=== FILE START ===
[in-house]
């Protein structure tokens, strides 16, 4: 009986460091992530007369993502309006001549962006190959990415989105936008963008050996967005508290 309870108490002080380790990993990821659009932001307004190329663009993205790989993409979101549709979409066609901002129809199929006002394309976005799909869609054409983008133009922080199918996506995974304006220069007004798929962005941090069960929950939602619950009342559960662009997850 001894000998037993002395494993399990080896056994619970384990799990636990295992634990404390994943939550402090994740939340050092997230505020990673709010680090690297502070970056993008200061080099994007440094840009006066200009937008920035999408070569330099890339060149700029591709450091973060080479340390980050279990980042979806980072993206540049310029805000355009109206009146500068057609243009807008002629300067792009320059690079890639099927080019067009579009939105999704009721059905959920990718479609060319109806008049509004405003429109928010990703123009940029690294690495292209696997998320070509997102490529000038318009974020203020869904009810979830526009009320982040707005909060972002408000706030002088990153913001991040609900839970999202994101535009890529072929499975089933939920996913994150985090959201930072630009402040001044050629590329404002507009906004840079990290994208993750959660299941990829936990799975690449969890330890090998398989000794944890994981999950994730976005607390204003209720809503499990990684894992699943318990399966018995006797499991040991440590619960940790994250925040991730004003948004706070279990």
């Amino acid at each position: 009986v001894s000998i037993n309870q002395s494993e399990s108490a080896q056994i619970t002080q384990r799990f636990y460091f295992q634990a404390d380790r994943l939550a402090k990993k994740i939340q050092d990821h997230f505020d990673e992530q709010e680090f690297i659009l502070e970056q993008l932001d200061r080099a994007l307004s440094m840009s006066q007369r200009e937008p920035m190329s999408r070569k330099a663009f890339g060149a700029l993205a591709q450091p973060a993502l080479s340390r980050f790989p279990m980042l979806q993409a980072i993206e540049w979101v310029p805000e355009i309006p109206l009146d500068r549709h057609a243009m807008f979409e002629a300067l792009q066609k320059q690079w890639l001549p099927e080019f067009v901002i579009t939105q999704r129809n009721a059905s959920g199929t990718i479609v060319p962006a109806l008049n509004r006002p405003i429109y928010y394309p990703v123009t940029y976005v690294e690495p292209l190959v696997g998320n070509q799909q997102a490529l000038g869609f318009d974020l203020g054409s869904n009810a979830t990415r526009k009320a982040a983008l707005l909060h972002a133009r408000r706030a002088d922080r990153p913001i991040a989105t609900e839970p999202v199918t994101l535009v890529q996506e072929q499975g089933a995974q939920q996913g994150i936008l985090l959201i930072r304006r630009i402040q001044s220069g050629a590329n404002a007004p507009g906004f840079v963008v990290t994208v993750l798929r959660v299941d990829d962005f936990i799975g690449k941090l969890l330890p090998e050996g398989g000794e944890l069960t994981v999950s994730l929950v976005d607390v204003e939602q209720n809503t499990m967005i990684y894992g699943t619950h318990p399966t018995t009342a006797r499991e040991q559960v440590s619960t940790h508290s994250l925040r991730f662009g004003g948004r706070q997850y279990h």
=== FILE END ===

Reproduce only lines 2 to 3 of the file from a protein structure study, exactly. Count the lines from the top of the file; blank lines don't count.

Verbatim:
């Protein structure tokens, strides 16, 4: 009986460091992530007369993502309006001549962006190959990415989105936008963008050996967005508290 309870108490002080380790990993990821659009932001307004190329663009993205790989993409979101549709979409066609901002129809199929006002394309976005799909869609054409983008133009922080199918996506995974304006220069007004798929962005941090069960929950939602619950009342559960662009997850 001894000998037993002395494993399990080896056994619970384990799990636990295992634990404390994943939550402090994740939340050092997230505020990673709010680090690297502070970056993008200061080099994007440094840009006066200009937008920035999408070569330099890339060149700029591709450091973060080479340390980050279990980042979806980072993206540049310029805000355009109206009146500068057609243009807008002629300067792009320059690079890639099927080019067009579009939105999704009721059905959920990718479609060319109806008049509004405003429109928010990703123009940029690294690495292209696997998320070509997102490529000038318009974020203020869904009810979830526009009320982040707005909060972002408000706030002088990153913001991040609900839970999202994101535009890529072929499975089933939920996913994150985090959201930072630009402040001044050629590329404002507009906004840079990290994208993750959660299941990829936990799975690449969890330890090998398989000794944890994981999950994730976005607390204003209720809503499990990684894992699943318990399966018995006797499991040991440590619960940790994250925040991730004003948004706070279990």
């Amino acid at each position: 009986v001894s000998i037993n309870q002395s494993e399990s108490a080896q056994i619970t002080q384990r799990f636990y460091f295992q634990a404390d380790r994943l939550a402090k990993k994740i939340q050092d990821h997230f505020d990673e992530q709010e680090f690297i659009l502070e970056q993008l932001d200061r080099a994007l307004s440094m840009s006066q007369r200009e937008p920035m190329s999408r070569k330099a663009f890339g060149a700029l993205a591709q450091p973060a993502l080479s340390r980050f790989p279990m980042l979806q993409a980072i993206e540049w979101v310029p805000e355009i309006p109206l009146d500068r549709h057609a243009m807008f979409e002629a300067l792009q066609k320059q690079w890639l001549p099927e080019f067009v901002i579009t939105q999704r129809n009721a059905s959920g199929t990718i479609v060319p962006a109806l008049n509004r006002p405003i429109y928010y394309p990703v123009t940029y976005v690294e690495p292209l190959v696997g998320n070509q799909q997102a490529l000038g869609f318009d974020l203020g054409s869904n009810a979830t990415r526009k009320a982040a983008l707005l909060h972002a133009r408000r706030a002088d922080r990153p913001i991040a989105t609900e839970p999202v199918t994101l535009v890529q996506e072929q499975g089933a995974q939920q996913g994150i936008l985090l959201i930072r304006r630009i402040q001044s220069g050629a590329n404002a007004p507009g906004f840079v963008v990290t994208v993750l798929r959660v299941d990829d962005f936990i799975g690449k941090l969890l330890p090998e050996g398989g000794e944890l069960t994981v999950s994730l929950v976005d607390v204003e939602q209720n809503t499990m967005i990684y894992g699943t619950h318990p399966t018995t009342a006797r499991e040991q559960v440590s619960t940790h508290s994250l925040r991730f662009g004003g948004r706070q997850y279990h």